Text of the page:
President Joe Biden’s deputies asked a judge to suspend his enforcement of the nation’s immigration law, saying they want to extract more migrants from Mexico and Central America.
The Texas-based federal judge, Matthew Kacsmaryk, responded the next day, August 17, with “Denied.”
The legal exchanges started on August 13, when the judge gave the federal government seven days to detain all new migrants or send them back to Mexico under President Donald Trump”s Migrant Protection Protocol (MPP) rules.
On August 16, the administration asked the judge to delay his seven-day rule, pending the eventual outcome of appeals by government lawyers.
The Biden administration wants to “strengthen legal pathways for those who choose to or must migrate,” said one August 16 legal response by Ricardo Zuniga, a state department official now overseeing Central American issues. To achieve that goal, Zuniga said:
The United States must establish long-term strategic partnerships with the governments in the region to catalyze structural change … [and create] a comprehensive policy framework to address regional migration that includes adequate protection, expanded legal pathways, and regional solutions.
[If the judgement is upheld] regional partners and international organizations will be less inclined to cooperate with the U.S. in implementing its broader long-term foreign policy goals, including the Root Causes Strategy and the Collaborative Migration Management Strategy.
On July 30, Breitbart News described the Collaborative Migration Management Strategy. The policy seeks to extract workers and consumers from poor countries via a series of regulation-created migration routes, regardless of Congress’ immigration law.
The August 16 filing came in response to Kacsmaryk’s ruling on August 13. The judge ruled:
By ignoring its own previous assessment on the importance of deterring meritless asylum applications without “a reasoned analysis for the change [ending MPP],” Defendants acted arbitrarily and capriciously.
Kacsmaryk also directed officials to comply with the law requiring the detention of migrants until they win their asylum claims:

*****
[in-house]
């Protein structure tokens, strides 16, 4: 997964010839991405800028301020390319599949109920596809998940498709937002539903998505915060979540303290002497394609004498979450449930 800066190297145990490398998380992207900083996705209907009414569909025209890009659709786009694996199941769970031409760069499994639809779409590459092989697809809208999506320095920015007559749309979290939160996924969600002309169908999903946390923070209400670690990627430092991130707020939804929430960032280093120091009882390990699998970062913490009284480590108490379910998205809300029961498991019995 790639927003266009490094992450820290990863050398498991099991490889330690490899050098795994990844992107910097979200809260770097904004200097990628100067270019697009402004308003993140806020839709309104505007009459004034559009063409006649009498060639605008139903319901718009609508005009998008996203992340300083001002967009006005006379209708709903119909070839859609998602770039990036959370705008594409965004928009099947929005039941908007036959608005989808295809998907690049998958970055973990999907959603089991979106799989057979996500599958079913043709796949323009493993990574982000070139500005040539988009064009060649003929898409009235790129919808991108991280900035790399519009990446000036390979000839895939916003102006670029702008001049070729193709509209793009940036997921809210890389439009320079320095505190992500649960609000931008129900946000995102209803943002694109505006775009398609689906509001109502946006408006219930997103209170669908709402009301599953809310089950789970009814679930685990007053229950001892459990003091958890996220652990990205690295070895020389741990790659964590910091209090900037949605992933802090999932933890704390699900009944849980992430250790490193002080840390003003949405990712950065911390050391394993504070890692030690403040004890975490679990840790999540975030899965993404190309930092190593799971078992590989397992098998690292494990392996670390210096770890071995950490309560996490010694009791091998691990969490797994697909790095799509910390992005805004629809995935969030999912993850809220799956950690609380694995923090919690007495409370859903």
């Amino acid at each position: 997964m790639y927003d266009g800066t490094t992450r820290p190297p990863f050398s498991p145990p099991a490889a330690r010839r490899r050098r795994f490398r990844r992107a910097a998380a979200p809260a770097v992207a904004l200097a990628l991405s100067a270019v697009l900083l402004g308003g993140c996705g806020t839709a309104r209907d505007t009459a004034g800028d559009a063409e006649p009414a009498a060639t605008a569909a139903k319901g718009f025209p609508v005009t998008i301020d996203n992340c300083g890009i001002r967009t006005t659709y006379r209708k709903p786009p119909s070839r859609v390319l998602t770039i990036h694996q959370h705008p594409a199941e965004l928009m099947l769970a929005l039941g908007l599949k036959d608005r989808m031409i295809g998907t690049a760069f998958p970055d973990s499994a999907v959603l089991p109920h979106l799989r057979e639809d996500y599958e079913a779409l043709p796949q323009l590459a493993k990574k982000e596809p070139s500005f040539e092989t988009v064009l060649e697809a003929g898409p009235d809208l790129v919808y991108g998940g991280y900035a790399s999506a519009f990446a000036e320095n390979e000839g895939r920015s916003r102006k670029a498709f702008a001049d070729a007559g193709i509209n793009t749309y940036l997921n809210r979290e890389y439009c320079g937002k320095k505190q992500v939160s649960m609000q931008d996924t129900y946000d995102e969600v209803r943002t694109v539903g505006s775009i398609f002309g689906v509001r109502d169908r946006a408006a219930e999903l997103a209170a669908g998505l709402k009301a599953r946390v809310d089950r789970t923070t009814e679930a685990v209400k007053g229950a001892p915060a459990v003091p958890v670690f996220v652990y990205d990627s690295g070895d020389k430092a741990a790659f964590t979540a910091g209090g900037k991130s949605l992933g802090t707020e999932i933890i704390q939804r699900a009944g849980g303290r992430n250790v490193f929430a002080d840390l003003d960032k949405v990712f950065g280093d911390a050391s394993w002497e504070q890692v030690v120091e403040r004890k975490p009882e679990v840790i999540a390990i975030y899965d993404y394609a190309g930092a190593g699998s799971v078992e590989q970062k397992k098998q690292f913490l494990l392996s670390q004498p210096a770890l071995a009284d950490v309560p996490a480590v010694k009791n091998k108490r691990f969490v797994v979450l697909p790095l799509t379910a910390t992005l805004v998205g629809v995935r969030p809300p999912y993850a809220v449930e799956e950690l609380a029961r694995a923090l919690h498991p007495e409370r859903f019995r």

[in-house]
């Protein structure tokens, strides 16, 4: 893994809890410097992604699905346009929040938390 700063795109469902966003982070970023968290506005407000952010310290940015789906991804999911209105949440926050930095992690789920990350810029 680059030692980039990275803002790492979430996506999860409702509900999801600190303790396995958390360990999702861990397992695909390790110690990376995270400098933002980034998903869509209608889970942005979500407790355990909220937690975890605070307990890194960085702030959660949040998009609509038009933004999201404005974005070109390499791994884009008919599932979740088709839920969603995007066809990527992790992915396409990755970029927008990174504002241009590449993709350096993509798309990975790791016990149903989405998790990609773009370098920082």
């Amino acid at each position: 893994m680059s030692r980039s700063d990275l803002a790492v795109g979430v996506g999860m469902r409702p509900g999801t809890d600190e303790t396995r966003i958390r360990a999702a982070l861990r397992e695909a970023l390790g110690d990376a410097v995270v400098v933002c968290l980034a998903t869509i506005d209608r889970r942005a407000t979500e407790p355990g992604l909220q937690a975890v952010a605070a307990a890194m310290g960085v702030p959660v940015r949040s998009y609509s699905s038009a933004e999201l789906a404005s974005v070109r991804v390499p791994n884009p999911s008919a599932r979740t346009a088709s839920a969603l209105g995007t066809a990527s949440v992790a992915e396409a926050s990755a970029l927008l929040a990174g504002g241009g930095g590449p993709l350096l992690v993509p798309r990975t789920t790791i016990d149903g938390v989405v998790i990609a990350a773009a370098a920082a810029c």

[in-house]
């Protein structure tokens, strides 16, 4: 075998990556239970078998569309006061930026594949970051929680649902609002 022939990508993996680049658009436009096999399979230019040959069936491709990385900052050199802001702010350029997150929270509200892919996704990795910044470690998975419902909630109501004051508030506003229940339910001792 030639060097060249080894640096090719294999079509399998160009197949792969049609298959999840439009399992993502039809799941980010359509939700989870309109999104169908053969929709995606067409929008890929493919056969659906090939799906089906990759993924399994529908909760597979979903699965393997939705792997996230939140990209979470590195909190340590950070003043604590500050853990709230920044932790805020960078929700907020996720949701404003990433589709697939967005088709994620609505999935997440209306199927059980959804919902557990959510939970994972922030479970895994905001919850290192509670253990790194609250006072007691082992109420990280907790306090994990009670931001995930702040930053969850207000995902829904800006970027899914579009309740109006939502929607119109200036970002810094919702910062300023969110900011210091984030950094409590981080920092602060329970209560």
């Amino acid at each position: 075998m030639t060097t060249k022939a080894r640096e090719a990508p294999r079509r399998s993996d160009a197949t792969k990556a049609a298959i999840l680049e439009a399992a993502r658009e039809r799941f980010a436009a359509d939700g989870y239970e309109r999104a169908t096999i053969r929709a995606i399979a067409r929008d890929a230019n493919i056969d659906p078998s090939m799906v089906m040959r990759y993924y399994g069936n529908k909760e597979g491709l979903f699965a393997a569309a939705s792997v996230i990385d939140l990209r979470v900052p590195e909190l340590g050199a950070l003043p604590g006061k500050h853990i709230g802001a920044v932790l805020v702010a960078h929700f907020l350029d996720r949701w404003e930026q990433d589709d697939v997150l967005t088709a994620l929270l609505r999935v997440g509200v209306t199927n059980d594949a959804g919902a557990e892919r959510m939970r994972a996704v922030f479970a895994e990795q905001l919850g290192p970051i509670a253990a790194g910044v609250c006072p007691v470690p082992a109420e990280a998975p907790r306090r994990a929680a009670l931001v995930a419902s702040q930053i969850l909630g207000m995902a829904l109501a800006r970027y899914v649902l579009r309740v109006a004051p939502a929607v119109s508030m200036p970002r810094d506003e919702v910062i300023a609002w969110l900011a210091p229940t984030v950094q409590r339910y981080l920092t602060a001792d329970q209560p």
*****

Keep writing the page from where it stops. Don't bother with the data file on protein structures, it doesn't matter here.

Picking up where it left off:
Accordingly, Section 1225 provides the government two options vis-à-vis aliens seeking asylum: (1) mandatory detention; or (2) return to a contiguous territory. Failing to detain or return aliens pending their immigration proceedings violates Section 1225.
Without MPP, Defendants only remaining option under Section 1225 is mandatory detention. But DHS admits it does not have the capacity to meet its detention obligations under Section 1225 because of “resource constraints.”
Under these particular circumstances, where Defendants cannot meet their detention obligations, terminating MPP necessarily leads to the systemic violation of Section 1225 as aliens are released into the United States because Defendants are unable to detain them.
The federal’s government’s post-2009 refusal to comply with the detention rule has caused a massive inflow of illegal migrants into Americans’ labor and housing markets.
This massive inflow has effectively stolen much wealth from working Americans by delivering at least 2 million wage-cutting migrant workers to employers and investors located mostly in the wealthy coastal states.
“If DHS doesn’t detain aliens who enter illegally, more aliens will enter illegally,” said an August 18 statement from the Center for Immigration Studies:
Want proof? Up until December 2009, DHS complied with the congressional detention mandate. That month, then-ICE Director John Morton issued a directive that aliens who had received a positive credible fear assessment [from a border officer] should generally be released on parole.
Asylum officers completed 5,173 credible fear cases in FY 2009, before the Morton parole directive went into effect. Those completions grew to 8,926 in FY 2010, 11,716 in FY 2011, and 13,607 in FY 2012, before increasing by almost 280 percent, to 36,454, in FY 2013.
By FY 2019, [Asylum Officers] AOs were adjudicating more than 102,000 credible fear claims, after receiving more than 105,000, as smugglers discovered and exploited the “credible fear” loophole that allowed illegal migrants to live and work in the United States indefinitely.
On August 16, the administration asked the judge to lift his seven-day requirement, saying the government no longer has the ability, or diplomatic arrangements, to detain the record flood of migrants:
The Court’s injunction undermines the Executive Branch’s constitutional and statutory authority to enforce the immigration laws and set immigration priorities. The injunction also imposes deadlines that Defendants cannot meet on their own, because any plan to re-implement the Migrant Protection Protocols (MPP) would necessarily require close cooperation with the Government of Mexico … the court’s order threatens significant disruption to the United States’ relationship with Mexico and Central American nations.
The federal government policy of extraction migration pulls many workers, consumers, and renters from poor countries for use in the U.S. economy.
The economic policy inflates the labor supply and boosts consumer spending, so aiding companies and investors. Except for 2019 and 2020, the policy has been underway for decades, even as the government underfunded its partial defense of the border.
Migration damages ordinary Americans’ career opportunities, cuts their wages, raises their rents, curbs their productivity, shrinks their political clout, widens regional wealth gaps, and wrecks their open-minded, equality-promoting civic culture.
The case is Texas v. Biden, No. 2:21-cv-00067-Z in District Court for the Northern District of Texas.